Do any of you do yarn rescue work? This is my third time, I think. A partially-finished blanket came into our prayer shawl group on Thursday. This blanket was made by Mrs. S. She's now in a care facility and no longer does any handwork.
But in her day ... oh my lands! ... Mrs. S. did a phenomenal amounts of all kinds of handwork. Mr. S. brought in her yarn, fabric, books, patterns, needles and hooks and all manner of things. There were piles. That woman had a stash. I think after they moved off their sailboat (they crossed many oceans), she decided it was time to spread out and start collecting :) Okay, here's the other side of the blanket.
It's an interesting piece, made in a shell pattern, very thick because you work one color on one side, and one on the other, and thus it's double thickness. Somehow. I don't have the pattern, so I can't tell you how that works. But I'll figure it out!
A few stains mar the white yarn.
I volunteered to finish it up as best I can. Not much yarn remains to do so. I'll wash it well, and it will be a lap robe for an elderly man, from our prayer shawl ministry.
I know many of you do yarn rescue work too, at your local thrift shops. You know -- you see a skein or two of some odd yarn, priced at 25¢ each, and you pick them up and give them a home. I did that with this yarn:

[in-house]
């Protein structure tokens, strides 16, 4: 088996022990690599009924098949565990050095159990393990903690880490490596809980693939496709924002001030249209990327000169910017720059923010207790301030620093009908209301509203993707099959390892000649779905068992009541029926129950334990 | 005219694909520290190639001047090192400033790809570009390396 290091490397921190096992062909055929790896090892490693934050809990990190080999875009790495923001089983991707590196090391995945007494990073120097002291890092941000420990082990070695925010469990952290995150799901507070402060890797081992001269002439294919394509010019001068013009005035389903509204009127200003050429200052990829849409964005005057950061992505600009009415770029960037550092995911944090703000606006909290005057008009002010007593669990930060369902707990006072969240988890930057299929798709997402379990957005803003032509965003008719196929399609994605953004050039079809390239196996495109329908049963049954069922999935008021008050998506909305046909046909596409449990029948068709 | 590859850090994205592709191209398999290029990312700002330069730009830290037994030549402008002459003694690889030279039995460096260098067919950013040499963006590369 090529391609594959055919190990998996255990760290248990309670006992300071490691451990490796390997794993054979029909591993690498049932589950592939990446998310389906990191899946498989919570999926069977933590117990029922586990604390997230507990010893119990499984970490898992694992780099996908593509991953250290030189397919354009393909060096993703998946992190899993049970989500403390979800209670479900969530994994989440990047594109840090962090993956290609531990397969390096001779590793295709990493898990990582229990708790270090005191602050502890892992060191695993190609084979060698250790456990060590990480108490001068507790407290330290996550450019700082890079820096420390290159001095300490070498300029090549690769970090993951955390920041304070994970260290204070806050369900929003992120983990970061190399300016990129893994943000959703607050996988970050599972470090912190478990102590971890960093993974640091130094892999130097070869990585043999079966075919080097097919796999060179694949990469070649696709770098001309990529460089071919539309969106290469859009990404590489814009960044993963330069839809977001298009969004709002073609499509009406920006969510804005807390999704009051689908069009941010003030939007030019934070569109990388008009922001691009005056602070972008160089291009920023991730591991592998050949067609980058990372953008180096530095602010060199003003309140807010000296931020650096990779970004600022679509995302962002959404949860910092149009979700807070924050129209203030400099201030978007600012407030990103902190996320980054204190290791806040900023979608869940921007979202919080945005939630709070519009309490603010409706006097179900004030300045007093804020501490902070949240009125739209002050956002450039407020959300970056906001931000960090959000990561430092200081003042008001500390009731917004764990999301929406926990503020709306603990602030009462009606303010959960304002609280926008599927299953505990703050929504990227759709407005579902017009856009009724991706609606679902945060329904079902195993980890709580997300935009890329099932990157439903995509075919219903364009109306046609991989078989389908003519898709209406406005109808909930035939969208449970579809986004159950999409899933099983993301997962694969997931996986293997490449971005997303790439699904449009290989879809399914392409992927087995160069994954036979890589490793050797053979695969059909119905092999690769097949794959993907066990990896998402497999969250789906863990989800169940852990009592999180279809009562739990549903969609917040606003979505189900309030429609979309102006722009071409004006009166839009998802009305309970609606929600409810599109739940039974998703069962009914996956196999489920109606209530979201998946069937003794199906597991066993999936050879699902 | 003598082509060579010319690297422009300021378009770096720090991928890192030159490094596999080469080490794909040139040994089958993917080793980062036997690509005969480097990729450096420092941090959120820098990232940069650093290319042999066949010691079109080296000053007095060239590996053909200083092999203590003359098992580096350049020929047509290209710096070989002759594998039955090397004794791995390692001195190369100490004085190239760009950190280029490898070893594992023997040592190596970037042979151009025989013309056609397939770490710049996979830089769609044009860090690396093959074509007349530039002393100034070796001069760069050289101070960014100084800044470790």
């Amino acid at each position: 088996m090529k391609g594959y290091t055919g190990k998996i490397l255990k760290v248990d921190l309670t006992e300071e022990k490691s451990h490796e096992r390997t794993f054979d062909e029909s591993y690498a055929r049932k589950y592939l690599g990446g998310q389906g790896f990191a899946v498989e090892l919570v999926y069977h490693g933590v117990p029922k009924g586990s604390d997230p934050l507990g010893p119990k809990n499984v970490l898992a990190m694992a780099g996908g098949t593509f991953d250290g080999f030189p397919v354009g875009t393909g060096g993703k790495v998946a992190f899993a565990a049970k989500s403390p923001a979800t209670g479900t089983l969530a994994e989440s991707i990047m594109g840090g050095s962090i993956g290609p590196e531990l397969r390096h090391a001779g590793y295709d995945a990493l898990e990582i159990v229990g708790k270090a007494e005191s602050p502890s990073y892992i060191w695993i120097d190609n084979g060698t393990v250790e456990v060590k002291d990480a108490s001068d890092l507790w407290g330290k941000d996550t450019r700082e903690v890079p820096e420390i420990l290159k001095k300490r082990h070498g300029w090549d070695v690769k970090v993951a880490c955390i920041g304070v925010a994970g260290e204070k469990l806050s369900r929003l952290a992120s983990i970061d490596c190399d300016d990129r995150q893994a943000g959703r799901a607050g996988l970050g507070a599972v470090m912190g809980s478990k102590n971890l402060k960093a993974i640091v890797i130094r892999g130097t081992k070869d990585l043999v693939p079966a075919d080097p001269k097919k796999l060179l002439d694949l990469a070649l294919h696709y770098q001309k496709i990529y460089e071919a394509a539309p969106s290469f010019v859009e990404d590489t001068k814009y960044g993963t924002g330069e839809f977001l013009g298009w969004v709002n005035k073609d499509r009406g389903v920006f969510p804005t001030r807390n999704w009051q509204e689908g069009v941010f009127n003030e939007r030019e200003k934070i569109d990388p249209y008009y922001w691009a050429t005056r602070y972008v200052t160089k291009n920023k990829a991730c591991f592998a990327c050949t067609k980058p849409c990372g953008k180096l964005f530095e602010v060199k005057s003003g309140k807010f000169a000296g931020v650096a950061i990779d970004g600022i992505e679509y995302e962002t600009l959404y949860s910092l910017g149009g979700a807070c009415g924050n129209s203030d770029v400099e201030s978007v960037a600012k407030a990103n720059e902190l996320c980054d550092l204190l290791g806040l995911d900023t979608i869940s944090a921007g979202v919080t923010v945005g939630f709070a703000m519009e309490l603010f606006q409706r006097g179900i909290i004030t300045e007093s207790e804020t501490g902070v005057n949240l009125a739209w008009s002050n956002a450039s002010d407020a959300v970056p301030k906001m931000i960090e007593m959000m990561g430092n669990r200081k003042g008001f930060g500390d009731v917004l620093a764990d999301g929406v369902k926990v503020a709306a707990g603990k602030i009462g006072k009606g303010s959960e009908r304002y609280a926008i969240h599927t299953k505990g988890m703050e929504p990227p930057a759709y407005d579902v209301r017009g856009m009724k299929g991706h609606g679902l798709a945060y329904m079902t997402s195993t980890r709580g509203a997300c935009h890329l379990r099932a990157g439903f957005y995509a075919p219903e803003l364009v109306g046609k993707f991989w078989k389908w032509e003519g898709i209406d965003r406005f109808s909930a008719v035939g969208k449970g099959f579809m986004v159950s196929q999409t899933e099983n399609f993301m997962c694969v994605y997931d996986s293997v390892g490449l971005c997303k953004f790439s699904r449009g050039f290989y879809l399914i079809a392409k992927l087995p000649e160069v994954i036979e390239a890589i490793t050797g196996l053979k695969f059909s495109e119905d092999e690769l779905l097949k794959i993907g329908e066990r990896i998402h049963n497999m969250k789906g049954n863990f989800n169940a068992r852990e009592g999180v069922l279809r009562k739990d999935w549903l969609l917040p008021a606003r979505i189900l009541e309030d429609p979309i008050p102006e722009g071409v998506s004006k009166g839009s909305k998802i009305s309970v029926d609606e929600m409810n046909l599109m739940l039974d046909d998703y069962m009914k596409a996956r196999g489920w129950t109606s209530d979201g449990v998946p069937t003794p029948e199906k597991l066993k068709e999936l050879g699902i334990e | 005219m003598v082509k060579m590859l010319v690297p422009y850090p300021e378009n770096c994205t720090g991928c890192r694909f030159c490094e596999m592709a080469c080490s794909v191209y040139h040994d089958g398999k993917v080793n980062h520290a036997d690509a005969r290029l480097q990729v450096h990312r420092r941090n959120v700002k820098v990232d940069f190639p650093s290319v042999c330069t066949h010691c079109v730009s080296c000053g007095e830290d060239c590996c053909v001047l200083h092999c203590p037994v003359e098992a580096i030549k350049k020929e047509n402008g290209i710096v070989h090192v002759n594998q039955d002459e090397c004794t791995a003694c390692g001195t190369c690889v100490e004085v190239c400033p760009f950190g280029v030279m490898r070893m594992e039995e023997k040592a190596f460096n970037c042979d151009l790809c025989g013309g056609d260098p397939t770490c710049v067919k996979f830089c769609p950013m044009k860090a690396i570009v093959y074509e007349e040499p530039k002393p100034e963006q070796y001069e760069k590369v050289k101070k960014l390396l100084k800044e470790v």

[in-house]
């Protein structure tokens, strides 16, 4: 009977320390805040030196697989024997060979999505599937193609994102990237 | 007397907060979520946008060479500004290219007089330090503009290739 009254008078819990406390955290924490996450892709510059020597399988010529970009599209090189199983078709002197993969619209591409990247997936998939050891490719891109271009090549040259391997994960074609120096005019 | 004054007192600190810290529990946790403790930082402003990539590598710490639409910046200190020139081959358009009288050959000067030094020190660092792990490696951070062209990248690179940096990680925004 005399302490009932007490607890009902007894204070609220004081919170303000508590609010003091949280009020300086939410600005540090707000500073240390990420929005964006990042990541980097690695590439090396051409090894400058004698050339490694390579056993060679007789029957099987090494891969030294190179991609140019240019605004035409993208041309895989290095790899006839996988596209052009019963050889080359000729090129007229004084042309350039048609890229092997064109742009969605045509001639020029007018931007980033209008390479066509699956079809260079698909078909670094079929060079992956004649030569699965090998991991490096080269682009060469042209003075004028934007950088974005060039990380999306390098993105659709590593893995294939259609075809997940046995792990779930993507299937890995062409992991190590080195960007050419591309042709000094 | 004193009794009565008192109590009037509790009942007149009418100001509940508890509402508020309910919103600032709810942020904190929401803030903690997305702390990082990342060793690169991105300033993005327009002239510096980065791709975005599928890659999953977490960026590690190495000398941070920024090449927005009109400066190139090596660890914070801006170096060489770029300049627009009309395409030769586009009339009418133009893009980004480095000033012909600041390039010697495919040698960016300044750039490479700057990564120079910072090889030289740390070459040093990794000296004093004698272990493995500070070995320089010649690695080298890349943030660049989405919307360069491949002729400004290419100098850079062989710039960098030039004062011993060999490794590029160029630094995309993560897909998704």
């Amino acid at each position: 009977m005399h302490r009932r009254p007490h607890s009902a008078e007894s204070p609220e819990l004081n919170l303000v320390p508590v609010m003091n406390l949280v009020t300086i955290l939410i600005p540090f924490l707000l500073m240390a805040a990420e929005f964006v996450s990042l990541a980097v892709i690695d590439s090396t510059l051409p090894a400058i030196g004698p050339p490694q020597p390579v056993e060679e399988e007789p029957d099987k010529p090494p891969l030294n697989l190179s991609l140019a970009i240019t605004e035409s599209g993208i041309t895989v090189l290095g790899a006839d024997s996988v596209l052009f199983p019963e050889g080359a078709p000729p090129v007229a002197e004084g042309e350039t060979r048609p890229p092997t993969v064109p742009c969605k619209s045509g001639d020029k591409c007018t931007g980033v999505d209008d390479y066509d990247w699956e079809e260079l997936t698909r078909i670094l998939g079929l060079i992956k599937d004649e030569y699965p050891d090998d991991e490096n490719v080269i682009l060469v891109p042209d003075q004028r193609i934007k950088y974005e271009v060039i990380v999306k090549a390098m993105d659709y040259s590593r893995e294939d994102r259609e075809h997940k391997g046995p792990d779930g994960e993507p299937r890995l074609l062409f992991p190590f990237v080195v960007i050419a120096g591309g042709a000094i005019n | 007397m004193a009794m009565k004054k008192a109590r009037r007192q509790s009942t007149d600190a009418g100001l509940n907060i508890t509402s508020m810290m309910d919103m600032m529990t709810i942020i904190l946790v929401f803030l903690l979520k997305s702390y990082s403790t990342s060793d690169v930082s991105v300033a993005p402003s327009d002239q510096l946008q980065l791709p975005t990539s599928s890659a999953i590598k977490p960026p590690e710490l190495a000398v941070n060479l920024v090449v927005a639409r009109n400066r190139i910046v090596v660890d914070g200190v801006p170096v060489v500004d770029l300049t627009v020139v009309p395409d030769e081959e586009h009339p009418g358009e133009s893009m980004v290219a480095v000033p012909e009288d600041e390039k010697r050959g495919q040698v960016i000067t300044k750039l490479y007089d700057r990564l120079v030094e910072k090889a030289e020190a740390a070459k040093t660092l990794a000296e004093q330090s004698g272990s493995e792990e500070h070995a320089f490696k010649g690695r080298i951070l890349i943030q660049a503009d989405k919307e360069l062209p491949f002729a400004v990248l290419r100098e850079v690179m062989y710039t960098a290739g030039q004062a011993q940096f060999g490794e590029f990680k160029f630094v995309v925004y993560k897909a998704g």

I knitted a scarf on my trusty size 19 needles.
I still haven't decided if this yarn is interesting and unusual, or just plain ugly. What do you think?
Originally $1.00. I paid 50¢.
I made it rather bulky, I'm afraid, so I stopped after the first skein. It will be a good length for an infinity scarf. The yarn is soft, light, and warm.
It's just kind of odd-looking. I think. Or smoky and alluring?
To give it some pizzazz, I decided to add some beading along three sides, and then one run from corner to corner. I suppose that did help.
Julia and I are regularly surprised at what will sell at the market. I once made a hat with some crazy yarn, a truly ugly hat. Julia called it the bug hat. It was a muddy green yarn with black strands sticking out. They looked like a thousand antennae. After a few weeks, a lady came by, saw it, exclaimed, and said it was just perfect for her mother -- she'd love it! I smiled, took her money, and shook my head as she walked away. You never know!
So, somebody will love this scarf. Somebody.